Purple Grape Juice in Improving Vascular Health in Childhood Cancer Survivors (JAVA)

This study has been completed.
Sponsor:
Information provided by (Responsible Party):
University of Minnesota - Clinical and Translational Science Institute
ClinicalTrials.gov Identifier:
NCT01043939
First received: January 5, 2010
Last updated: August 12, 2014
Last verified: August 2014
  Purpose

Rationale: Survivors of childhood cancer are at an increased risk of developing cardiovascular risk factors as well as early cardiovascular disease, likely due to the intensive therapeutic regimen used to treat their cancer. Purple grape juice (PGJ) is a rich source of flavonoids and a powerful antioxidant. Clinical studies in both diseased and healthy adults suggest that daily consumption of PGJ contributes to increased antioxidant capacity, reduced low-density lipoprotein (LDL) oxidation, and improved vasodilation.

Purpose: This randomized clinical trial is evaluating whether purple grape juice can reduce oxidative stress and improve the vascular health of survivors of childhood cancer in the early stages of cardiovascular disease.


Condition Intervention Phase
Cardiovascular Disease
Other: Purple Grape Juice
Other: Apple Juice
Phase 1

Study Type: Interventional
Study Design: Allocation: Randomized
Endpoint Classification: Efficacy Study
Intervention Model: Crossover Assignment
Masking: Open Label
Primary Purpose: Treatment
Official Title: A Pilot Study to Evaluate the Effects of Purple Grape Juice on the Vascular Health of Childhood Cancer Survivors

Resource links provided by NLM:


Further study details as provided by University of Minnesota - Clinical and Translational Science Institute:

Primary Outcome Measures:
  • Change in Endothelial Function (Reactive Hyperemia Peripheral Arterial Tonometry (RH-PAT) Index Score) [ Time Frame: 4 weeks (change since baseline) ] [ Designated as safety issue: No ]

    Difference of least square means (95% Confidence Interval) in RH-PAT Index Scores between juice groups. Higher RH-PAT scores indicate better endothelial function; a positive difference of least square means is suggestive of an improvement in endothelial function.

    Probes were placed on the index fingers of both hands and a blood pressure cuff was placed on one arm. The cuff was inflated to suprasystolic pressure and the digital pulse volume was recorded before, during & after a 5 minute occlusion period. The ratio of the hyperemic and the baseline pulse amplitude (corrected for the same ratio on the control finger) was calculated and expressed as the RH-PAT index score. Lower scores reflect worse endothelial function.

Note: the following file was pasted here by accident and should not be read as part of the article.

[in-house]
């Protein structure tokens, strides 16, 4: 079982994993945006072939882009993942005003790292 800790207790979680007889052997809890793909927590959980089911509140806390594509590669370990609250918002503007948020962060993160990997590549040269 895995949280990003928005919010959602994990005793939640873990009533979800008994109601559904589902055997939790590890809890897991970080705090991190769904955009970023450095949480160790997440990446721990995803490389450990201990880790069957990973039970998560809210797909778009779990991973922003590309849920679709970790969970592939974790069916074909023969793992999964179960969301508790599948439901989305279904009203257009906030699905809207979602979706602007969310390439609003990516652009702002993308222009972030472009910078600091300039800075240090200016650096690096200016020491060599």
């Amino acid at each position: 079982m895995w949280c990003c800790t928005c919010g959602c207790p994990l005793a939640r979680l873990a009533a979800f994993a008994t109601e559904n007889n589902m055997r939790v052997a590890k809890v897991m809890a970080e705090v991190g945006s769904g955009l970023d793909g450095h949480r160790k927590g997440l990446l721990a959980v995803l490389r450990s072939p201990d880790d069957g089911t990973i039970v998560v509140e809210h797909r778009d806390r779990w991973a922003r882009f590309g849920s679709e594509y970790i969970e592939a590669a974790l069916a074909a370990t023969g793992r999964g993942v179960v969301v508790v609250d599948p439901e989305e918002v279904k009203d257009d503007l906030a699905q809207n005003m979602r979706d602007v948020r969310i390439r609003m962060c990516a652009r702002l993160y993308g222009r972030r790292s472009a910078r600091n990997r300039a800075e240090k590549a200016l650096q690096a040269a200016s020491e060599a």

Secondary Outcome Measures:
  • Change in Oxidized LDL [ Time Frame: 4 weeks ] [ Designated as safety issue: No ]
    Change from baseline in Oxidized LDL at 4 weeks, a biomarker of oxidative stress

  • Change in Myeloperoxidase (MPO) [ Time Frame: 4 weeks ] [ Designated as safety issue: No ]
    Change from baseline in Myeloperoxidase (MPO) at 4 weeks, a biomarker of oxidative stress

  • Change in High Sensitivity C-Reactive Protein (Hs-CRP) [ Time Frame: 4 weeks ] [ Designated as safety issue: No ]
    Change from baseline in high sensitivity C-Reactive Protein (hs-CRP) at 4 weeks, a biomarker of inflammation


Enrollment: 24
Study Start Date: November 2009
Study Completion Date: December 2010
Primary Completion Date: October 2010 (Final data collection date for primary outcome measure)
Arms Assigned Interventions
Active Comparator: Purple Grape Juice First
After 4 week run-in period, drink 6 ounces of purple grape juice twice daily, then 4 week washout, week 12 drink 6 ounces of clear apple juice for 4 weeks twice daily
Other: Purple Grape Juice
6 ounces of purple grape juice consumed twice daily either during first or second 4 week supplementation period, depending on sequence randomization